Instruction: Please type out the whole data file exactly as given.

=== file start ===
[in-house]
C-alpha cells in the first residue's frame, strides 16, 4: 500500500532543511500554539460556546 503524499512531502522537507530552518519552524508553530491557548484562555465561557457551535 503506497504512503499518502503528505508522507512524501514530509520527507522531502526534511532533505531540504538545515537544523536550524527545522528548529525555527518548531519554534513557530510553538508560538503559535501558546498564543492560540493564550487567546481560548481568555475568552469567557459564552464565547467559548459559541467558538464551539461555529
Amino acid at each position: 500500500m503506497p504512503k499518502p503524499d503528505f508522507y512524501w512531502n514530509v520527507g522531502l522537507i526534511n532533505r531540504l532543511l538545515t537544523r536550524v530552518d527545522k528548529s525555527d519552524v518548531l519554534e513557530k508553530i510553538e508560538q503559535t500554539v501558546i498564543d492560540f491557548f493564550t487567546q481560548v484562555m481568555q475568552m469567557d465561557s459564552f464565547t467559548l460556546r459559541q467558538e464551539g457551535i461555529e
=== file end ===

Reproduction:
[in-house]
C-alpha cells in the first residue's frame, strides 16, 4: 500500500532543511500554539460556546 503524499512531502522537507530552518519552524508553530491557548484562555465561557457551535 503506497504512503499518502503528505508522507512524501514530509520527507522531502526534511532533505531540504538545515537544523536550524527545522528548529525555527518548531519554534513557530510553538508560538503559535501558546498564543492560540493564550487567546481560548481568555475568552469567557459564552464565547467559548459559541467558538464551539461555529
Amino acid at each position: 500500500m503506497p504512503k499518502p503524499d503528505f508522507y512524501w512531502n514530509v520527507g522531502l522537507i526534511n532533505r531540504l532543511l538545515t537544523r536550524v530552518d527545522k528548529s525555527d519552524v518548531l519554534e513557530k508553530i510553538e508560538q503559535t500554539v501558546i498564543d492560540f491557548f493564550t487567546q481560548v484562555m481568555q475568552m469567557d465561557s459564552f464565547t467559548l460556546r459559541q467558538e464551539g457551535i461555529e